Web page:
Kanter, Steven L. MD
It seems as if everyone has a theory about electronic publishing (ePub) ahead of print. Some believe that it will speed publication time, while others think it will enable a journal to publish more articles. Some think it means that journals will no longer publish “issues” and that readers simply will access individual articles from a list of hyperlinks that just gets longer and longer. Others say that it will enable the immediate publication of accepted manuscripts. And still others are convinced that it will reduce the cost of publishing and even eliminate the need for the print versions of journals.
Since Academic Medicine began to publish articles electronically ahead of print at the beginning of 2010, I thought I should explain why and how we are doing it, address the aforementioned “theories,” and share my predictions for the future of this journal.
So, why ePub ahead of print for Academic Medicine? The main reason is that this approach allows authors to get their articles published more quickly and readers to have more immediate access to them. An article on a “hot topic”—like health care reform or the readiness of academic medical centers for a pandemic— can be made available in a more timely way (without the article having to “wait its turn” to appear in a print issue). Many journals now publish articles electronically ahead of print, and there is no question that it is a good idea for Academic Medicine.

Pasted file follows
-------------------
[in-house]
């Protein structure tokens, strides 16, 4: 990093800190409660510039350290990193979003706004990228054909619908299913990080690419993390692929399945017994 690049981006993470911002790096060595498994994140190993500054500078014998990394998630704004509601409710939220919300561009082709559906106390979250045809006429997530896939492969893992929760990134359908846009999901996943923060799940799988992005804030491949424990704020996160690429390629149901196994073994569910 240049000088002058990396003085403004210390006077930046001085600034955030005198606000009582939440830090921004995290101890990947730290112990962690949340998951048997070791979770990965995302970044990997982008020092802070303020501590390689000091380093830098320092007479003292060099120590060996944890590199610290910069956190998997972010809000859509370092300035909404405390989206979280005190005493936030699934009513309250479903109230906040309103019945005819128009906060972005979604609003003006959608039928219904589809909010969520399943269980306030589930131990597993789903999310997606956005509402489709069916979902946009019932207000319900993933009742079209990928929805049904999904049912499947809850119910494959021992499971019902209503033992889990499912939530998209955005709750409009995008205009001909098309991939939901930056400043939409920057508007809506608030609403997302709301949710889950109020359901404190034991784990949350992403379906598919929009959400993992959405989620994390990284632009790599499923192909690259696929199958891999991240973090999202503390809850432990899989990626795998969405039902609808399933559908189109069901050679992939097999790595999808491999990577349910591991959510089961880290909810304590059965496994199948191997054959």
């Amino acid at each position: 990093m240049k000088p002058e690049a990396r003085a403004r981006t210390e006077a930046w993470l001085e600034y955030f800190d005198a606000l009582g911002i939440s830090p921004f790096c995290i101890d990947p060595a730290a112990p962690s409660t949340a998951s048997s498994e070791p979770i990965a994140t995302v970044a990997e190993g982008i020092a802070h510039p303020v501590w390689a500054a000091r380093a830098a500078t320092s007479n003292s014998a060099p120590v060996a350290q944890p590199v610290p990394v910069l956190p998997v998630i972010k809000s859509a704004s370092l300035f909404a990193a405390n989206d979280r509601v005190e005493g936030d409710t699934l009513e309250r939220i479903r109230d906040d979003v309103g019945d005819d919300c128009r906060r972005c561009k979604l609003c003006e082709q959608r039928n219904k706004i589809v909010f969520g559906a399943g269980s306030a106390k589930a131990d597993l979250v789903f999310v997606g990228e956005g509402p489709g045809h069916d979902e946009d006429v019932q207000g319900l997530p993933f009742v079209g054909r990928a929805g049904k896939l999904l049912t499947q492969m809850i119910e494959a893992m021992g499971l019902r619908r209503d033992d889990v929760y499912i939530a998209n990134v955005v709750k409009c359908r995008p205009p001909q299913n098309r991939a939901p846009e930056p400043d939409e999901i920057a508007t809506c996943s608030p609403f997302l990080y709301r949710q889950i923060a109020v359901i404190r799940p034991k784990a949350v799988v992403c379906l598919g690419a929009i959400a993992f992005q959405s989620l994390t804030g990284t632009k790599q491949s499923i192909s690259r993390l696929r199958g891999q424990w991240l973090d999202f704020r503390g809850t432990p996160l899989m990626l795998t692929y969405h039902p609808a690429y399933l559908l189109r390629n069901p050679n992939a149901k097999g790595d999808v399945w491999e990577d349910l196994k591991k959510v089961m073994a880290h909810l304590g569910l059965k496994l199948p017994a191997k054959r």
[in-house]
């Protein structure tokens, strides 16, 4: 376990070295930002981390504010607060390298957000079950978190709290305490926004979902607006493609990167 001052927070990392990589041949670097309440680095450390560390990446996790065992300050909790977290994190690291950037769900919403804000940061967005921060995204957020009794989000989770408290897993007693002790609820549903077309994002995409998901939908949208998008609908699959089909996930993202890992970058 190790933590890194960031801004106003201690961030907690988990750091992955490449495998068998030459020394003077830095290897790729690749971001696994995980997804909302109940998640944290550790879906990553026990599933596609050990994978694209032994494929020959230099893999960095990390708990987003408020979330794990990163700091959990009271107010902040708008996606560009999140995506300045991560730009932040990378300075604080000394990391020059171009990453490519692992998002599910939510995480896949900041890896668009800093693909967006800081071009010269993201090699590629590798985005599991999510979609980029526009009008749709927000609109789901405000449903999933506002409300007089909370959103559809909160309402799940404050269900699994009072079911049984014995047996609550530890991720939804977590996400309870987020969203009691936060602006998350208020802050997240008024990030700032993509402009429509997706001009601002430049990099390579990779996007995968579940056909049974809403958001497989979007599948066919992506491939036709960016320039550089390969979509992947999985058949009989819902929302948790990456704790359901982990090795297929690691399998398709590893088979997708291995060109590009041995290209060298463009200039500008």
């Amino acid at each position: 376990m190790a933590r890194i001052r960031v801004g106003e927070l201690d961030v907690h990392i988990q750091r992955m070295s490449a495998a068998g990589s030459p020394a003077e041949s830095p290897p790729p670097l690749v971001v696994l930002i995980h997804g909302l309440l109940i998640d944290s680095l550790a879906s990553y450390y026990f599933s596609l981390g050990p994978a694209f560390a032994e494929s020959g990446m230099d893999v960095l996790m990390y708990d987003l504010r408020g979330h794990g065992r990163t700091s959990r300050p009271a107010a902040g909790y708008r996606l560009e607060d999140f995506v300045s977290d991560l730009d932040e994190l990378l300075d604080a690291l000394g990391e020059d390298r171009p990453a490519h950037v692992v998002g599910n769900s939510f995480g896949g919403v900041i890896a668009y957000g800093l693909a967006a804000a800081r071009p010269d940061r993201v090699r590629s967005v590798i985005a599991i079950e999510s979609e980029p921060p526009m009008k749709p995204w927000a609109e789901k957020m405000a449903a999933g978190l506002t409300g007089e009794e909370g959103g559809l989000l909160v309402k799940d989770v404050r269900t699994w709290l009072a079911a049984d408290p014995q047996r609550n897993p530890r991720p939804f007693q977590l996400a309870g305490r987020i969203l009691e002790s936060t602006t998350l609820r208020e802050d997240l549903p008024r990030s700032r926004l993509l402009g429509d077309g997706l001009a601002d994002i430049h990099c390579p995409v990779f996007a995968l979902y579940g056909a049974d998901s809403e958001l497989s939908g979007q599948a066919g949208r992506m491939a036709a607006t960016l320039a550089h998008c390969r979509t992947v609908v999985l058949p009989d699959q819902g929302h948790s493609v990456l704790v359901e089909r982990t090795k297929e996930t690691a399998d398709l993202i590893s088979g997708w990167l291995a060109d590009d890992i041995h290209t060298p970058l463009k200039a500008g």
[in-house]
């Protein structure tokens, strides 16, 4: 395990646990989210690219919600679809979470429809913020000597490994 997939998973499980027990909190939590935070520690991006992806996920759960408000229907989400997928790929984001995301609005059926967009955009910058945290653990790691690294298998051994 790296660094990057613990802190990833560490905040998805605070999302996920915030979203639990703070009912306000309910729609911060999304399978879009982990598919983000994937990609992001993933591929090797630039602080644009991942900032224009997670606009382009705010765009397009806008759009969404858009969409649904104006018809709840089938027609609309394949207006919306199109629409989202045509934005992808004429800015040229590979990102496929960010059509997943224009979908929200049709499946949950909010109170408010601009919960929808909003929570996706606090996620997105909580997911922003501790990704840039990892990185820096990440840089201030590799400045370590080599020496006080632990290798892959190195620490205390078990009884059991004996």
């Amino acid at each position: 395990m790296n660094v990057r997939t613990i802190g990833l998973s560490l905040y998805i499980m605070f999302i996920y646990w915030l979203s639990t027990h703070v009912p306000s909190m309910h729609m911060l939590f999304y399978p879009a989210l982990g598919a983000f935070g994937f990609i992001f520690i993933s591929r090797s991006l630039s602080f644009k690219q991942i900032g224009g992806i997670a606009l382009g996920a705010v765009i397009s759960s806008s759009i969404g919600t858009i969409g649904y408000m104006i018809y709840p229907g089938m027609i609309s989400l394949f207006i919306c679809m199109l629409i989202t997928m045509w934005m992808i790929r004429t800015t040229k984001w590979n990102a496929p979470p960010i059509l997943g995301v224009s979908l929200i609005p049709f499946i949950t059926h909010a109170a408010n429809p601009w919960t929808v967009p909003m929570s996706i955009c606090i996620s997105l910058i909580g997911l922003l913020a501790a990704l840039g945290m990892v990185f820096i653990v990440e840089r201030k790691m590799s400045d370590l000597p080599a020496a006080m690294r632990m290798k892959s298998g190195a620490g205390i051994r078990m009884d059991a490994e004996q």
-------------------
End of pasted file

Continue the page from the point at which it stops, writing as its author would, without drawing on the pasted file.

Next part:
How is the journal making this new approach work? Academic Medicine is phasing it in. Even so, changing part of the editorial and production process, which is a complex and interdependent system, is like changing the tires on a car while it is travelling at 60 miles per hour down the highway. And that is just the kind of activity the journal's professional editorial staff have been engaged in. To make ePub ahead of print a reality for Academic Medicine, they have had to examine every aspect of the editorial and production process—every deadline, how each one interacts with every other deadline, which staff editor does what and when—and introduce the new process while continuing to produce a monthly print version. They have to make it seem to the outside world as if the car has four tires on the ground at all times, even though sometimes, just for an instant, it has only three. From the driver's seat, it certainly is evident that they are doing a remarkable job.